What Are The Do's And Don'ts Of Parent-Teacher Conferences?
Revised from a March 2018 post.
It is almost Parent–Teacher Conference time, and parents can make the most of this opportunity to meet with teachers by following some pre-conference guidelines. My experiences both as a teacher and as a parent have put me on both sides of the desk. As the mother of two, I understand the anxiety parents feel, and as an educator, I see the challenges teachers face during this important meeting. Whether you are the parent of a nursery school-age child and this is your first-ever conference or your child is a senior in high school, and you are looking down the home stretch, there are many ways that you can increase the value of this time with your child's teachers. Let's be positive and start with the do's!
Before the conference, ask your child what they like best about school. With a young child, it may be posed as what is their favorite thing to do at school, or what was the best part of their day. An older child may be asked what subject they enjoy the most, or in what class they feel they are the most successful.
Also, be sure to ask your child if there is anything that they don't like about school. Sometimes we learn the most when looking at what isn't working. Ask older children to describe what is hardest for them or to detail classes in which they feel they are not doing well.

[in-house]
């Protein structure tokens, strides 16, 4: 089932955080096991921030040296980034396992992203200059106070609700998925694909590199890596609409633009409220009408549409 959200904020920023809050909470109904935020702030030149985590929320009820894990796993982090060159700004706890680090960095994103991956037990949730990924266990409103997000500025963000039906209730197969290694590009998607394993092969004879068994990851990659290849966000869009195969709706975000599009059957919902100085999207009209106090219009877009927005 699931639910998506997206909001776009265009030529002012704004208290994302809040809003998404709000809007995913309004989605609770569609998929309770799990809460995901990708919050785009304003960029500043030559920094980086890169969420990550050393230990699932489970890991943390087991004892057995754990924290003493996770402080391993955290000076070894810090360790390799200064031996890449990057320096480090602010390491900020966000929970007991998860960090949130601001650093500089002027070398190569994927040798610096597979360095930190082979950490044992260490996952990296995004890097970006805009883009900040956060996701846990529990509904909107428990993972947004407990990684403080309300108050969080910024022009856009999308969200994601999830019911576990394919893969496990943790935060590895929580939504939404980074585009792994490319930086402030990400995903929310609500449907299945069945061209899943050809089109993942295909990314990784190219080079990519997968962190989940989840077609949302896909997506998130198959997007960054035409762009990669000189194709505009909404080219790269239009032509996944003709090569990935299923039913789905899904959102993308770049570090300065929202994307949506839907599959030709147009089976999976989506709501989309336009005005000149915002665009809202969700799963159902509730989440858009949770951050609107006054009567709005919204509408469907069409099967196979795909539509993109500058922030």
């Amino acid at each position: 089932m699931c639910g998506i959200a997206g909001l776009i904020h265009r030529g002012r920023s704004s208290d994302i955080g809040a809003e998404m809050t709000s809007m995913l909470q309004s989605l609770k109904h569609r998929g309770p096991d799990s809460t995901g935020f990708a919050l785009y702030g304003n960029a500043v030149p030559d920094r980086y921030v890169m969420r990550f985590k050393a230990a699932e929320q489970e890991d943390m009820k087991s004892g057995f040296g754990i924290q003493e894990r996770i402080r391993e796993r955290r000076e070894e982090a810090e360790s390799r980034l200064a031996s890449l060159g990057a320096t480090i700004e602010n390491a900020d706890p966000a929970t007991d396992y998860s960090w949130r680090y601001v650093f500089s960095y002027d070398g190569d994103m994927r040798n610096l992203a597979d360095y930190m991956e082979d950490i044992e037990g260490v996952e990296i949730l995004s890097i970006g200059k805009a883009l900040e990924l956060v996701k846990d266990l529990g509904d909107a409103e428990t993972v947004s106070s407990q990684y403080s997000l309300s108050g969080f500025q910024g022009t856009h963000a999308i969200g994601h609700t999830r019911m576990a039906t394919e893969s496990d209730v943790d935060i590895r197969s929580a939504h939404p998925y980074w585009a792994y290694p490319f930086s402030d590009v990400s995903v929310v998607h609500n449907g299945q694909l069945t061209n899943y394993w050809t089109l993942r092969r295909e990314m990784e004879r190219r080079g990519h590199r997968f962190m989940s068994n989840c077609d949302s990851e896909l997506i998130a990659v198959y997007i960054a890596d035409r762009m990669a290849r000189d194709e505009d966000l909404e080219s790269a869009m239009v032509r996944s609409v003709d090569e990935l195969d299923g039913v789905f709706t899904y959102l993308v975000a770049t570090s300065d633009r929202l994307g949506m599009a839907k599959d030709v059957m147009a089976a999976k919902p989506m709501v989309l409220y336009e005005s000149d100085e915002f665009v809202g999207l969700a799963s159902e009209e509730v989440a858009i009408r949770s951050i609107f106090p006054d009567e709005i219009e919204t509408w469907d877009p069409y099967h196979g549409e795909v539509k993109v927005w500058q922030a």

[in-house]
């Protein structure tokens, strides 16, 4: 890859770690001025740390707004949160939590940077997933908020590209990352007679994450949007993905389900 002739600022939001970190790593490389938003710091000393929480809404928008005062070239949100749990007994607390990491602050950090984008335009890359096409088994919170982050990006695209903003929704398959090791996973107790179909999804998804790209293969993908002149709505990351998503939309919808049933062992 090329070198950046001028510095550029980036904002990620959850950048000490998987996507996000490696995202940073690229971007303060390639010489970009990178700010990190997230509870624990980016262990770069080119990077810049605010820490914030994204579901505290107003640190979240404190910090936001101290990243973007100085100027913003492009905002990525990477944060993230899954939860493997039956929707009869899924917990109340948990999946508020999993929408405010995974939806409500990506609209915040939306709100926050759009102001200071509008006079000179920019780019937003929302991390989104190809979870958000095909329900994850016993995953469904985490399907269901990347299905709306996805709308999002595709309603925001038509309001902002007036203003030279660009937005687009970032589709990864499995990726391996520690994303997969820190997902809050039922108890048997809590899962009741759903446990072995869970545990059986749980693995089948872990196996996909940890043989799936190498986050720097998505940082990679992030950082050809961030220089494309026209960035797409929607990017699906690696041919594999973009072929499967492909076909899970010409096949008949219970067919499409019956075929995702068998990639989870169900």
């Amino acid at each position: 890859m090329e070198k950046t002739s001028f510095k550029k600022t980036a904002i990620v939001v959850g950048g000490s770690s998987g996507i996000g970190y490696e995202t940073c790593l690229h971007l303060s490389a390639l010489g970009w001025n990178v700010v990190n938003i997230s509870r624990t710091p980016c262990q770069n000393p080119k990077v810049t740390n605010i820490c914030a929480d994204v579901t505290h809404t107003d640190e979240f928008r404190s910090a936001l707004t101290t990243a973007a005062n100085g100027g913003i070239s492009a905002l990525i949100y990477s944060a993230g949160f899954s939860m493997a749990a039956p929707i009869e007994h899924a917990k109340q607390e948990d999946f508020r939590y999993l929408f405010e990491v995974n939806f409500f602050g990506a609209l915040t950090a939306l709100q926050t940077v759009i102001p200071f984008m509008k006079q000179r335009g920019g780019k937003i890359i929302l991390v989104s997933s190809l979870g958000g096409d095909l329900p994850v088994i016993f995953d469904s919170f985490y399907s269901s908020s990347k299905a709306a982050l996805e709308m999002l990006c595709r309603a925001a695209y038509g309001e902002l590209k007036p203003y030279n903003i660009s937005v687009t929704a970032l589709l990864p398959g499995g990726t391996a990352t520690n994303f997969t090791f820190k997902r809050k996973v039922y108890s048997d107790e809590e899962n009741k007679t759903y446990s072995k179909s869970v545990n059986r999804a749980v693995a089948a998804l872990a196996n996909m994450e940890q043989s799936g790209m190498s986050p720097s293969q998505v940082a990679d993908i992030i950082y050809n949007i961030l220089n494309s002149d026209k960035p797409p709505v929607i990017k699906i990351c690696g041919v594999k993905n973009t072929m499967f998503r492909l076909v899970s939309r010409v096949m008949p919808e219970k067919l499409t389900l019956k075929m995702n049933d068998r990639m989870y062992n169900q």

Let your child know that you will be visiting their school and meeting with their teacher or teachers. Ask your child what they think the teacher will say about them. Not only does this question and the previous ones help you to learn about your child's school experience, but they help you to learn something about how your child views himself or herself.
Reflect on your own impressions of how things are going. Make a list of questions or comments that you may have about the school experience in general and your child in particular. We've all had the experience of going into a meeting, getting sidetracked by a discussion and leaving without having all of our questions answered. Teachers do not mind a parent with a notebook.
Remember to ask a teacher about your child's friends. Your child's social life at school is as important as their academic life, (to them it is probably more important). Teachers usually have great insight into how students relate to their peers and can offer parents valuable suggestions on how to support their child's social development. This aspect of a student's life is crucial, from pre-kindergarten through high school, so it should be addressed with the teachers who have a front-row seat to your child's social scene.
Be prepared to talk about your child's life outside of school. Volunteer information about your family which will help the teacher get better acquainted with you and your child. Sometimes it is the non-academic connections that teachers make that help strengthen the relationship within the classroom. This could be a simple anecdote about the family pet or a recent or upcoming weekend excursion. Discovering a mutual passion can create a special bond between teacher and child.